Some Australian stingless bee keepers have observed young queens inside the nest with “passenger” bees on their abdomens. Are these observations of males and queens mating inside the nest? Current evidence from Australian and overseas suggests that stingless bees, like other bees and their close relatives the ants and wasps, only mate during flight.
Stingless bee virgin queens go on a nuptial flight, during which they mate with a drone and then return to the nest. But nature is variable and complex so, in some species, some of the time, different forms of mating may occur. In other words, while it is possible that some Australian stingless bee species are capable of mating in the nest, other explanations for these observations should be ruled out first.
One challenge for even the keenest observers is that it can be difficult to distinguish males from workers in our Australian Tetragonula bees (see image below). Although this distinction is a little easier in the other Australian stingless bee genus, Austroplebeia, in which the males have yellow legs while the female worker’s legs are black. Young queens, both pre- and post- mating flights, attract a great deal of attention from their sisters. The videos we have seen appear to show workers, not males, as the queen’s “passengers”, based on the presence of large mandibles and pollen baskets (which males lack). These workers may be harassing or killing a virgin queen no longer required by the colony. Such aggressive behaviour often involves mounting from behind, and so can be mistaken for mating.
We therefore think worker-queen interactions explain the images we have observed so far.
That said, we have ourselves observed that males will sometimes attempt to mount virgin queens while both are walking. We’ve also seen a number of videos online showing males crowding around walking virgin queens on the ground, but successful copulation has never been confirmed. Queens can resist mating. She can shrug off mating attempts by overzealous males. A genuine and indisputable mating can be confirmed by collecting the queen and looking for the mating plug and/or by collecting the males and showing they have lost their genitalia (in the process of mating a significant part of the male’s genitalia is ripped from his body and remains in the female as a mating plug).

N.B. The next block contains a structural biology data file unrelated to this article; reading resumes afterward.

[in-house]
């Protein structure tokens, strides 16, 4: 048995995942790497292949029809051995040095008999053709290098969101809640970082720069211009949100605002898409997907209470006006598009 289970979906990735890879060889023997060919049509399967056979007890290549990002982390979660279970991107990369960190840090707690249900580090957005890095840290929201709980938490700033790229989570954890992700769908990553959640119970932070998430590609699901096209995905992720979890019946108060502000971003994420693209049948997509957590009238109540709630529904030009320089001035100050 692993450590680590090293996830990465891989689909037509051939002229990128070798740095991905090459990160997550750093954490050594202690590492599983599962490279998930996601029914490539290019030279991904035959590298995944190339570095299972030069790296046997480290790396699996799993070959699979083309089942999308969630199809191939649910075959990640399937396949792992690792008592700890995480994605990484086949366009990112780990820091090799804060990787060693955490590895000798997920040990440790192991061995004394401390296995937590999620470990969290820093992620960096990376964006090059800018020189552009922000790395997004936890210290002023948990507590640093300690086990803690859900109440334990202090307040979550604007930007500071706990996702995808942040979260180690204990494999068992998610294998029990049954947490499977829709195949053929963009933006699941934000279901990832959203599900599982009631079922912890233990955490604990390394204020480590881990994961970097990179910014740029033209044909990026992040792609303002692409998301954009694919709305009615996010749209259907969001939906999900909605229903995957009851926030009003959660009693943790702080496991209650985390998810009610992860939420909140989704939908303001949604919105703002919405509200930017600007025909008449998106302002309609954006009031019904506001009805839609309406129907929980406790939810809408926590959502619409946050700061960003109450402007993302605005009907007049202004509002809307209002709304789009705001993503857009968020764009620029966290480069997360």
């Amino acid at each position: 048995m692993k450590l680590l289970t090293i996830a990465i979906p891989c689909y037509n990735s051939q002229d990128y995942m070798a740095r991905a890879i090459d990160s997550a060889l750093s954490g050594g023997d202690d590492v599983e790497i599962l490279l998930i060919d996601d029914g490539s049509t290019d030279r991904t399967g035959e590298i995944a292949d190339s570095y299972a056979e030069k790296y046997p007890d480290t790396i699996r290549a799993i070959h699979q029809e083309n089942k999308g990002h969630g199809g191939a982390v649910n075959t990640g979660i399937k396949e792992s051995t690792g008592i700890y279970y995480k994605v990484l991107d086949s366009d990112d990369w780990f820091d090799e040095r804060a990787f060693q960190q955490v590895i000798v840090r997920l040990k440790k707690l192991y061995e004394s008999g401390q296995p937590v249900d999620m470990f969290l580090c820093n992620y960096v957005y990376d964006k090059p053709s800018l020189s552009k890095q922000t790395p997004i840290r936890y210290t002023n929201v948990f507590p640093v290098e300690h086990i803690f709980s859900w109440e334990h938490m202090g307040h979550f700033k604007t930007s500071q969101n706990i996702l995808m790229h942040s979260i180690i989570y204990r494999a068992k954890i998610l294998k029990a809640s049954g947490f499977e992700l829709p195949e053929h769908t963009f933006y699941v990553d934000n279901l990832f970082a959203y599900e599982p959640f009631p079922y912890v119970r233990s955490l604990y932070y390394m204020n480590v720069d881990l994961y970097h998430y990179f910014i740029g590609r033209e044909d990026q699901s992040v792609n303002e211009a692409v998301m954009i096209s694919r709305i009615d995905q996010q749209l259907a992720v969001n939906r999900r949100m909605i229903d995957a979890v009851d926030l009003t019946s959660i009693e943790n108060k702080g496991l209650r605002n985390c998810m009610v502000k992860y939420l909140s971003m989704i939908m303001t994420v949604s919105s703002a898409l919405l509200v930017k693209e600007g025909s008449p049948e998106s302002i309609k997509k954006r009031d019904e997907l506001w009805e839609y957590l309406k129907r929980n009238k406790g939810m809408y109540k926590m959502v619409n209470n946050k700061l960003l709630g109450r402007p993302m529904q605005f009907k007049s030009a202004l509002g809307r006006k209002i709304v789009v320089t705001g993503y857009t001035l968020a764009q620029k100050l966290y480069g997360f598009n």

Please keep the videos coming if you observe what you think is mating in the nest. If it does occur, it would be an interesting deviation from the norm for stingless bees, and a fascinating new behaviour for our bees! And if the videos instead show worker agitation or aggression towards queens, this is also fascinating, and the process is relatively poorly understood.
You may ask why mating has evolved to take place out-side the nest? We expect this is because it reduces the serious risk of mating with a brother. The males in swarms near requeening colonies of stingless bees do not contain the males of that colony (brothers) but other colonies (less closely related). By choosing a mate from that congregation a queen has a good chance of finding a compatible but unrelated mate.
Tim Heard, Ros Gloag, Toby Smith, Giorgio Venturieri and Francisco Garcia Bulle Bueno